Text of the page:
Rheumatoid arthritis (RA) is a systemic disease, meaning it can affect the entire body. Inflammation occurs and can attack tissues related to joints and body organs alike. Signs and symptoms of rheumatoid arthritis regularly occur in the wrists, hands, or feet and can often have times of remission as well as flares. While there are many, these are often seen as the top 4 symptoms of Rheumatoid Arthritis.
When someone has rheumatoid arthritis (RA), the immune system can attack their own cells by mistake, resulting in uncomfortable, painful and damaging symptoms. RA results from a problem with the body's immune system. When a person's immune system is healthy, it aids in fighting off infection and sickness.
For some, joint pain presenting as a rheumatoid arthritis symptom happens gradually over several years; in others, it may come on quickly. Most commonly RA joint symptoms present as pain, tenderness, and/or achiness in more than one joint.
Typically this pain isn't fleeting and will likely last for longer than 30 minutes. It has a high tendency to present in both sides of the body, such as both knees, or hands, etc. creating symmetrical joint involvement. RA pain is known for being worse in the morning, and improving with movement.
Hot or cold packs can help reduce joint pain. You can start using these packs as soon as symptoms appear. It’s important to avoid placing hot or cold substances directly on the skin. Instead, wrap the pack in a towel before applying it to the affected area.
When dealing with pain management medications, over the counter or otherwise, it's important to discuss the best plan of action with your physician to ensure it is both effective and safe.
Closely related to joint pain, stiffness is another common symptom. This can happen as joints swell from inflammation and make mobility feel difficult and sometimes impossible. Just like joint pain, it typically shows in matching joints and is often more prevalent after sleep or long periods of inactivity.
Inflammation can aid in the body’s ability to heal, but chronic inflammation may increase the risk for other health or physical complications.
Combating inflammation can happen in many areas of our day to day lives. Diet plays a large role in this. Omega 3’s can be helpful for arthritis and other conditions and can be found in forms of fish, soy, nuts and seeds.
Incorporate plenty of fiber-rich foods in your diet, such as whole grains, beans, nuts, fruits, and vegetables. Choose heart-healthy fats like extra virgin olive, walnut, and flax oils which contain omega-3 fatty acids and may have other benefits.
You can also maintain joint movement and overall function with physical therapy and exercise. Hot and cold packs can also aid in decreasing inflammation.
Having a low-grade fever can be a normal part of living with RA. It can be caused by inflammation in the joints or an immune system that isn't working properly. While this isn't something completely unexpected, a fever can be an indicator of an underlying bacterial or viral infection or a nonresponse to immunosuppressive medication.
RA fevers should be treated like any other fever. Guidelines may recommend to try an over-the-counter, anti-inflammatory medication that treats fever, such as ibuprofen or acetaminophen. Make sure you are adequately hydrated and give yourself the opportunity to rest. A cold compress to the forehead or neck is a natural remedy to help in lowering your temperature.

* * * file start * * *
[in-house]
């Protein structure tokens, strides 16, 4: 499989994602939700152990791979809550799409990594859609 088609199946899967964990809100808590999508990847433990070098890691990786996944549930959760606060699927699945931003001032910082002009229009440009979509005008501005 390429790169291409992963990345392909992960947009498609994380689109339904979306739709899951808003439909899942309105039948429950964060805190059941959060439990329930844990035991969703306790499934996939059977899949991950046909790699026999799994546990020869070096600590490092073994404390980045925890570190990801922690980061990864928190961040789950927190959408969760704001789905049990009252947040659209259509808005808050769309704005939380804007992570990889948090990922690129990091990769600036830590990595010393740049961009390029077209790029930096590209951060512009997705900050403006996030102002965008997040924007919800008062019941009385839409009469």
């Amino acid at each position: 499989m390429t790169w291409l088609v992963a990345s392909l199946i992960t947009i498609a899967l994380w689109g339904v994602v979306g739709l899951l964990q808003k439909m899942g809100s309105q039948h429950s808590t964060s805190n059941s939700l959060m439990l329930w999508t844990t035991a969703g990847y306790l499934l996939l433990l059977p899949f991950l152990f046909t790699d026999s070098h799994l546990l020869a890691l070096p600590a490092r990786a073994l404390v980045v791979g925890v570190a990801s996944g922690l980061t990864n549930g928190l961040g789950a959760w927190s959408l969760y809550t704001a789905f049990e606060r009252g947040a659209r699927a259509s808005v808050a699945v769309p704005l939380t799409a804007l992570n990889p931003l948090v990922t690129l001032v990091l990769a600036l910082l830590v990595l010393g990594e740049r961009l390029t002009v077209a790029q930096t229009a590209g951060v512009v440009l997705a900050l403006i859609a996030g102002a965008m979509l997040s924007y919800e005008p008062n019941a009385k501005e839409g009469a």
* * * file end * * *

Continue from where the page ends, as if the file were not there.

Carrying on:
If you have RA and are experiencing a fever that seems unresponsive to over the counter medications or natural remedies, you may want to contact your doctor, because it could be something more serious like an infection.
Inflammation inside the body can also lead to general feelings of weakness, extreme tiredness and a heightened desire to rest or sleep. Fatigue is commonly reported by patients with this and other autoimmune conditions but is rarely targeted intentionally in treatment plans. RA fatigue is different from normal tiredness because it is extreme, often not earned, and unresolving with sleep. This symptom is especially difficult as it can present not only physically but also cognitively and emotionally, especially in those dealing with a chronic issue.
Try following best practices like sticking to the same sleep schedule daily and limiting blue-light exposure before bed. If pain regularly interferes with your sleep, consider keeping a bedside arsenal of tools—heat and ice, splints and extra joint-supporting pillows—to defeat pain on the spot.
You can also focus on replenishing your mental energy with activities that gently energize such as meditation, breathing exercises or allowing yourself to take time to do something that's uplifting or relaxing.
Regular exercise or movement routines can greatly improve the feeling of physical weakness. Yoga, forms of stretching, walking and swimming have all shown to help in decreasing the feeling of weakness as well as mobility. Always listen to your body and find the right level of exertion for you personally. Take it slow, gently, and know your limits.
Although there isn't a cure for Rheumatoid Arthritis, early, aggressive treatment will help prevent disability and increase your chances of remission. It is important to listen to your body's needs and support it in overcoming or managing these symptoms in a positive way. These symptoms, if left unchecked, can worsen and add complications to an already complicated disease.
As always with a chronic illness, it can be especially helpful to seek support from family and friends, and be patient with yourself on your health journey. Mymee certified health coaches are here to help you minimize your symptoms of rheumatoid arthritis.